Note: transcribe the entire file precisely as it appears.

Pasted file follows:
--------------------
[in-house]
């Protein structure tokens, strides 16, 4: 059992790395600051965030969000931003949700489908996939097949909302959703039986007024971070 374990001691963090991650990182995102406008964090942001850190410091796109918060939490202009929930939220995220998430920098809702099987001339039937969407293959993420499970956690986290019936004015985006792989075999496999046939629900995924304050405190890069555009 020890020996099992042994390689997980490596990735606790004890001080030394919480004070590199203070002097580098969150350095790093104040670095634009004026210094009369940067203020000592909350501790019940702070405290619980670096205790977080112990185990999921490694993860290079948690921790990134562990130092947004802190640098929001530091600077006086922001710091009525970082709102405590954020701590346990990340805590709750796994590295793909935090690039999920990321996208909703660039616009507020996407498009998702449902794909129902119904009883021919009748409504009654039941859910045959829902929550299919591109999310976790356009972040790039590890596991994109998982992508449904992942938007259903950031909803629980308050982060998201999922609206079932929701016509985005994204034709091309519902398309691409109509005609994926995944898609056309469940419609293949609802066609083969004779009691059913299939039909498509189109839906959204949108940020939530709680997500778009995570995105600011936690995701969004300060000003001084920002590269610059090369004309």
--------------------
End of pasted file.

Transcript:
[in-house]
């Protein structure tokens, strides 16, 4: 059992790395600051965030969000931003949700489908996939097949909302959703039986007024971070 374990001691963090991650990182995102406008964090942001850190410091796109918060939490202009929930939220995220998430920098809702099987001339039937969407293959993420499970956690986290019936004015985006792989075999496999046939629900995924304050405190890069555009 020890020996099992042994390689997980490596990735606790004890001080030394919480004070590199203070002097580098969150350095790093104040670095634009004026210094009369940067203020000592909350501790019940702070405290619980670096205790977080112990185990999921490694993860290079948690921790990134562990130092947004802190640098929001530091600077006086922001710091009525970082709102405590954020701590346990990340805590709750796994590295793909935090690039999920990321996208909703660039616009507020996407498009998702449902794909129902119904009883021919009748409504009654039941859910045959829902929550299919591109999310976790356009972040790039590890596991994109998982992508449904992942938007259903950031909803629980308050982060998201999922609206079932929701016509985005994204034709091309519902398309691409109509005609994926995944898609056309469940419609293949609802066609083969004779009691059913299939039909498509189109839906959204949108940020939530709680997500778009995570995105600011936690995701969004300060000003001084920002590269610059090369004309």